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Proposed Policing On Reserve Discussed

SASKATCHEWAN INDIAN      JUNE 1972      v03 n06 p09  
Representatives of the R.C.M.P., Attorney General's Department, F.S.I., Indian Affairs personnel from Regional office along with the chiefs from the Yorkton District were on hand to discuss policing that is greatly needed on the reserve.

A few of the items discussed at this special meeting at the Yorkton Legion Hall on June 9, 1972, were: The need for a greater presence of law and enforcement on the reserve, the increased amount of drinking and intoxication, a stepped up counselling service and also some direct involvement from the Indian people, and funds to be provided for a stepped up form of Policing on reserves.

OMISSIONER Ross explained the qualifications needed for the special constable to get into the police force are: at least have a grade eight education, can be married, ambition can be an asset, but they will have a close look at the individual.

The aims and objectives of the force were summarized by Mr. Clark from the Indian Affairs branch. The Indian Constable to be appointed by the band at no extra cost to the reserve. Supernumery constables to be employed by the Indian Affairs Branch and to provide the salary. There is a possibility of providing dollars if there was an agreement between the R.C.M.P. and the Attorney General's Department money to be secured in order to provide a greater number on the force to do preventative work.

The Indian police will be given titles as Special Constables because Commissioner Ross explained, the hiring regulations are different from the R.C.M.P. The commissioner confirmed it would take about five years for a member to be fully trained to the R.C.M.P. level.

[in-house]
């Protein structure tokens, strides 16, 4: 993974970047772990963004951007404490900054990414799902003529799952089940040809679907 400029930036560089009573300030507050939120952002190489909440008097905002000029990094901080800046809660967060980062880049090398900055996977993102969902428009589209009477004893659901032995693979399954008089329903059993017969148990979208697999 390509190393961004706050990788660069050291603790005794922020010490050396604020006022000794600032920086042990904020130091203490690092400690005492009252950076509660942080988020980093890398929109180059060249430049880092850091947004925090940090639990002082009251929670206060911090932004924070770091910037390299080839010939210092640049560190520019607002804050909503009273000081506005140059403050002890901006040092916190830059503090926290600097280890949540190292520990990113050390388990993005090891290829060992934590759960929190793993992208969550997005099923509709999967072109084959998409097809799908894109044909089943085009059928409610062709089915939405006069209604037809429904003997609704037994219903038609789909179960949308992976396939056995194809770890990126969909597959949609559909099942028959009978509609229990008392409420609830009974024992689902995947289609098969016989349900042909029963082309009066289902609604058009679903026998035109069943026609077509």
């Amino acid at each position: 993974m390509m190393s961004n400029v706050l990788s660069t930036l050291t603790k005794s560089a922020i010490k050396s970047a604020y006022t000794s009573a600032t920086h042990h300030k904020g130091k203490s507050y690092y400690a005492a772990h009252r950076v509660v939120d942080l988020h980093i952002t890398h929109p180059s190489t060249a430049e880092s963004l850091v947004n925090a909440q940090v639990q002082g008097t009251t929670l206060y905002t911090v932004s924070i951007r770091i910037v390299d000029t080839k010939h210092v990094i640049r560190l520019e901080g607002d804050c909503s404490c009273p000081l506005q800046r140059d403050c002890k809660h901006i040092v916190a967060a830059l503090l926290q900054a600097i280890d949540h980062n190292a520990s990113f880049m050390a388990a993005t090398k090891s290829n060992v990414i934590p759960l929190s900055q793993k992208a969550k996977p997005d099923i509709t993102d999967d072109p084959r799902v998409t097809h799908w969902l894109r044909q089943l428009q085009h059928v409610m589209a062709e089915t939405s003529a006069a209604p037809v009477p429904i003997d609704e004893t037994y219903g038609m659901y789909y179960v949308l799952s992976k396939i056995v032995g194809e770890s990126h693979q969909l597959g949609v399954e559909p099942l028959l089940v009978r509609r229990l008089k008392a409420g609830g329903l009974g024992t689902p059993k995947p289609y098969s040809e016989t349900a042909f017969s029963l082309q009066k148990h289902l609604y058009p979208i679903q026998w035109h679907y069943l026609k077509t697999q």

Mr. Kujawa from the Attorney General's office further stipulated, the Special Constable would be a member of the R.C.M.P. He would be paid by the R.C.M.P., eligible for promotion, eligible for retirement and other R.C.M.P. benefits. He would be responsible to the force and the force only. The reserve will have no jurisdiction over him.

Commissioner Ross stressed that the Special Constable would have the same type of R.C.M.P. inservice training, wear the same uniform, use the same equipment and assured that he will be treated the same as the other members of the R.C.M.P.

Solomon Sanderson from F.S.I. brought the question of two-way radios to be supplied to the Special Constable. The commissioner assured him that there was no problem in that category.

The question of housing for the Special Constable would be strictly left to the choice of the constable himself. He would live on or off the reserve.

If any of the bands in Saskatchewan have any able bodied men in mind to be trained as a Special Constable, contact your Community Development Worker for F.S.I. He should be able to give you information on how to recruit your man.

Opportunity only strikes but once, take advantage of it while it still knocks.